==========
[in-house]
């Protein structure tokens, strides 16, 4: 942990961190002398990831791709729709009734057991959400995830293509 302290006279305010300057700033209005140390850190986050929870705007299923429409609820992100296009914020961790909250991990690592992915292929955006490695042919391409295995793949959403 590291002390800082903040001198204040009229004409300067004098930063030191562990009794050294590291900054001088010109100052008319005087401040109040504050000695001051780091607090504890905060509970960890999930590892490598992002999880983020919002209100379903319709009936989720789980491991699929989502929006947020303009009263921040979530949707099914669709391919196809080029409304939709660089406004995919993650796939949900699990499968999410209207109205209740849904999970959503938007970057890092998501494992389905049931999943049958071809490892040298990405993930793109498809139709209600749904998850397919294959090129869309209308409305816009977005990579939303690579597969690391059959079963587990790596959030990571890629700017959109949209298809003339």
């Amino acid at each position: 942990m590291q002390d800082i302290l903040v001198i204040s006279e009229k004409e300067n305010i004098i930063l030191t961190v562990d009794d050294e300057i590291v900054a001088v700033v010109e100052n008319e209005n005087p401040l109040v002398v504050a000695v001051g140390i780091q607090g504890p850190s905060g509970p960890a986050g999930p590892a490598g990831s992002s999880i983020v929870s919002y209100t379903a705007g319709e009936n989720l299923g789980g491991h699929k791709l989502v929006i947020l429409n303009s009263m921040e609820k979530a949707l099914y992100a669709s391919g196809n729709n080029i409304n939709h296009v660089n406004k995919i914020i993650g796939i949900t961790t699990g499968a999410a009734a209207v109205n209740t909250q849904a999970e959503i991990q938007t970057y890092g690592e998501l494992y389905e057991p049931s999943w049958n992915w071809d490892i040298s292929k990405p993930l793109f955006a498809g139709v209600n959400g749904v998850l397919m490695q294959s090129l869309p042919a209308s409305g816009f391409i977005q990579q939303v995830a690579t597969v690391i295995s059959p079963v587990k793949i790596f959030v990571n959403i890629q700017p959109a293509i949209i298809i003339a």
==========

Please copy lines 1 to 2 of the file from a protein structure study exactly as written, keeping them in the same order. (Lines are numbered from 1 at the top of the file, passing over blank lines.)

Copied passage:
[in-house]
């Protein structure tokens, strides 16, 4: 942990961190002398990831791709729709009734057991959400995830293509 302290006279305010300057700033209005140390850190986050929870705007299923429409609820992100296009914020961790909250991990690592992915292929955006490695042919391409295995793949959403 590291002390800082903040001198204040009229004409300067004098930063030191562990009794050294590291900054001088010109100052008319005087401040109040504050000695001051780091607090504890905060509970960890999930590892490598992002999880983020919002209100379903319709009936989720789980491991699929989502929006947020303009009263921040979530949707099914669709391919196809080029409304939709660089406004995919993650796939949900699990499968999410209207109205209740849904999970959503938007970057890092998501494992389905049931999943049958071809490892040298990405993930793109498809139709209600749904998850397919294959090129869309209308409305816009977005990579939303690579597969690391059959079963587990790596959030990571890629700017959109949209298809003339």